Mr. Speaker, the wildfire season this year is off to a slow start thanks to cooler temperatures in May, right across the territory. It is only been in the last week or so that things are finally starting to warm up.
Check Against Delivery
Mr. Speaker, the 19th Legislative Assembly believes our decisions must reflect a full understanding of our communities and regions. It is our responsibility to ensure that the needs of our residents are reflected in the decisions that will impact them.
Check against delivery
Good morning, and welcome to the second day of the Conservation Network Gathering.
It sounds like you all had a full day yesterday, which I hope you found productive and inspiring.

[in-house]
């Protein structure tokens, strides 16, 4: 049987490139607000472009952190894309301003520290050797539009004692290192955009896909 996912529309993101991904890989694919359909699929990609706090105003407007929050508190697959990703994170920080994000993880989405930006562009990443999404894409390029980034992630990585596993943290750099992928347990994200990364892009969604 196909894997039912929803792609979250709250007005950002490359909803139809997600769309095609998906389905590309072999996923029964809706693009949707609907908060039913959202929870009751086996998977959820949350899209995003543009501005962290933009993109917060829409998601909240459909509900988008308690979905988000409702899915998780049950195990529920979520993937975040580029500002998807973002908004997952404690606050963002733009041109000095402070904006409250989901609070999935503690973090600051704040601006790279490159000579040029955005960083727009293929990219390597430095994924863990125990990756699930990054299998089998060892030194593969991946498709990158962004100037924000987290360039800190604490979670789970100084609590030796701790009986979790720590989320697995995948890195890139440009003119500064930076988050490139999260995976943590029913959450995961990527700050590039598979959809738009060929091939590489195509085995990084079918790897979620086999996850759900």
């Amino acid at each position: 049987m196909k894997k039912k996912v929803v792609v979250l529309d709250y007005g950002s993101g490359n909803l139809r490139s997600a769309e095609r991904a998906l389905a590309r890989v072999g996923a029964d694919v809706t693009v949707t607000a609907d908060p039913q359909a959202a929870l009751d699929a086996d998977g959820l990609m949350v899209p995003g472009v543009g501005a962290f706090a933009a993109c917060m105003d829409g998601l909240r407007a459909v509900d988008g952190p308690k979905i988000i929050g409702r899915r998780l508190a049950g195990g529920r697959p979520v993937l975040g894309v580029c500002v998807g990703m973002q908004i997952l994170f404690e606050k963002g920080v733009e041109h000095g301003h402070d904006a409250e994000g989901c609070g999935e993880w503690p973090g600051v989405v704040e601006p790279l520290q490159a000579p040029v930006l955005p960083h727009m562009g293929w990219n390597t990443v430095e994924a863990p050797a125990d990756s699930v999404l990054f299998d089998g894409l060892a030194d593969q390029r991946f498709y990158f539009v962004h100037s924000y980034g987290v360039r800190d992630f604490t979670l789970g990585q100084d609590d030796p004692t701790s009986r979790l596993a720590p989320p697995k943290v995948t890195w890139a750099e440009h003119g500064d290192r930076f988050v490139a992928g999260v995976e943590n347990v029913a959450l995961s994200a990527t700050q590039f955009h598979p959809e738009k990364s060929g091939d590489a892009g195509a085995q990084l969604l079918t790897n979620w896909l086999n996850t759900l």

Mr. Speaker, the Government of the Northwest Territories knows that climate change is an important issue to Northwest Territories residents and all Canadians.
Mr. Speaker, caribou are central to our communities, as a food source and as part of the local culture and way of life.
As you know, Mr. Speaker, our caribou herds are struggling. In particular, the Bathurst and Bluenose-East herds have suffered serious declines in recent years.
Mr. Speaker, hunting has a long and honourable history in the Northwest Territories. At the heart of this tradition is a deep respect for wildlife, the environment and the people of this land.
Mr. Speaker, this government made a commitment at the beginning of this Legislative Assembly to support the effective co-management of our caribou herds.
Mr. Speaker, the Government of the Northwest Territories made a mandate commitment to develop a strategy for improving the way that waste is managed in the Northwest Territories.
Mr. Speaker, I am pleased to announce that the Northwest Territories Cumulative Impact Monitoring Program is providing $1.7 million this year to support